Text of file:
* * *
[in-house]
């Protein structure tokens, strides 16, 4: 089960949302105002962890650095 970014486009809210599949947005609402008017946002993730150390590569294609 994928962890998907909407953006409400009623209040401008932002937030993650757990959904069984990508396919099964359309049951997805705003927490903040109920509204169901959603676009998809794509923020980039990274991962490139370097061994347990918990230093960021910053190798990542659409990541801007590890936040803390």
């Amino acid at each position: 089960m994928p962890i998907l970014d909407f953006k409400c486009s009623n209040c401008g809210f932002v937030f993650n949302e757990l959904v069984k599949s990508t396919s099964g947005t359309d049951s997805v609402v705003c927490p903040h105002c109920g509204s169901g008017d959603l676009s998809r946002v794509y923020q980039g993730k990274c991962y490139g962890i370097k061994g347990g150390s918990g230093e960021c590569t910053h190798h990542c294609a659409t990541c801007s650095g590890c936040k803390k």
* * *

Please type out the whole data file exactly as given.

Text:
[in-house]
């Protein structure tokens, strides 16, 4: 089960949302105002962890650095 970014486009809210599949947005609402008017946002993730150390590569294609 994928962890998907909407953006409400009623209040401008932002937030993650757990959904069984990508396919099964359309049951997805705003927490903040109920509204169901959603676009998809794509923020980039990274991962490139370097061994347990918990230093960021910053190798990542659409990541801007590890936040803390």
């Amino acid at each position: 089960m994928p962890i998907l970014d909407f953006k409400c486009s009623n209040c401008g809210f932002v937030f993650n949302e757990l959904v069984k599949s990508t396919s099964g947005t359309d049951s997805v609402v705003c927490p903040h105002c109920g509204s169901g008017d959603l676009s998809r946002v794509y923020q980039g993730k990274c991962y490139g962890i370097k061994g347990g150390s918990g230093e960021c590569t910053h190798h990542c294609a659409t990541c801007s650095g590890c936040k803390k």